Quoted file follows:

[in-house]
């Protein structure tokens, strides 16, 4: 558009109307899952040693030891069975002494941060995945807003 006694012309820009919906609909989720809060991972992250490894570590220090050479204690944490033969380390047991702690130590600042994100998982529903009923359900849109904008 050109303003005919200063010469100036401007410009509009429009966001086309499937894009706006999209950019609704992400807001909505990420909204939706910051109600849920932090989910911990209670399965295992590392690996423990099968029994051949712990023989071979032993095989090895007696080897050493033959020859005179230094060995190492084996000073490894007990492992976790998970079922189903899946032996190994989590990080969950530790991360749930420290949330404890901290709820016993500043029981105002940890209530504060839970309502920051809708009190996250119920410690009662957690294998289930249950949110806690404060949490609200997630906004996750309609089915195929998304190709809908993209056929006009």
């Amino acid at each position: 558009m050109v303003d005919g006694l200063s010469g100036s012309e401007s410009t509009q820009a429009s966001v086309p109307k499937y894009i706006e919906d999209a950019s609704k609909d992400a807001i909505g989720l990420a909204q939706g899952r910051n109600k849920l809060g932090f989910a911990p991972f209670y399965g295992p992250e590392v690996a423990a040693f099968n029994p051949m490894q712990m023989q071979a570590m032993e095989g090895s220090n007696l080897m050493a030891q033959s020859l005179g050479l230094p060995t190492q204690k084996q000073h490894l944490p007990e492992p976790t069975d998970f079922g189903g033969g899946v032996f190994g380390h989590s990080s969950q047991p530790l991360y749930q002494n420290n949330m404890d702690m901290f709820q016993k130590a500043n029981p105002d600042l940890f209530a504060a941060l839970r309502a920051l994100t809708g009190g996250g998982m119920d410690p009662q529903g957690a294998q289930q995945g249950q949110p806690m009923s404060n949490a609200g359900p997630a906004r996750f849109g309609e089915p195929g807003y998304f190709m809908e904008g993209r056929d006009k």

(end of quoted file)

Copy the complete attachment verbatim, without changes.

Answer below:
[in-house]
């Protein structure tokens, strides 16, 4: 558009109307899952040693030891069975002494941060995945807003 006694012309820009919906609909989720809060991972992250490894570590220090050479204690944490033969380390047991702690130590600042994100998982529903009923359900849109904008 050109303003005919200063010469100036401007410009509009429009966001086309499937894009706006999209950019609704992400807001909505990420909204939706910051109600849920932090989910911990209670399965295992590392690996423990099968029994051949712990023989071979032993095989090895007696080897050493033959020859005179230094060995190492084996000073490894007990492992976790998970079922189903899946032996190994989590990080969950530790991360749930420290949330404890901290709820016993500043029981105002940890209530504060839970309502920051809708009190996250119920410690009662957690294998289930249950949110806690404060949490609200997630906004996750309609089915195929998304190709809908993209056929006009």
């Amino acid at each position: 558009m050109v303003d005919g006694l200063s010469g100036s012309e401007s410009t509009q820009a429009s966001v086309p109307k499937y894009i706006e919906d999209a950019s609704k609909d992400a807001i909505g989720l990420a909204q939706g899952r910051n109600k849920l809060g932090f989910a911990p991972f209670y399965g295992p992250e590392v690996a423990a040693f099968n029994p051949m490894q712990m023989q071979a570590m032993e095989g090895s220090n007696l080897m050493a030891q033959s020859l005179g050479l230094p060995t190492q204690k084996q000073h490894l944490p007990e492992p976790t069975d998970f079922g189903g033969g899946v032996f190994g380390h989590s990080s969950q047991p530790l991360y749930q002494n420290n949330m404890d702690m901290f709820q016993k130590a500043n029981p105002d600042l940890f209530a504060a941060l839970r309502a920051l994100t809708g009190g996250g998982m119920d410690p009662q529903g957690a294998q289930q995945g249950q949110p806690m009923s404060n949490a609200g359900p997630a906004r996750f849109g309609e089915p195929g807003y998304f190709m809908e904008g993209r056929d006009k």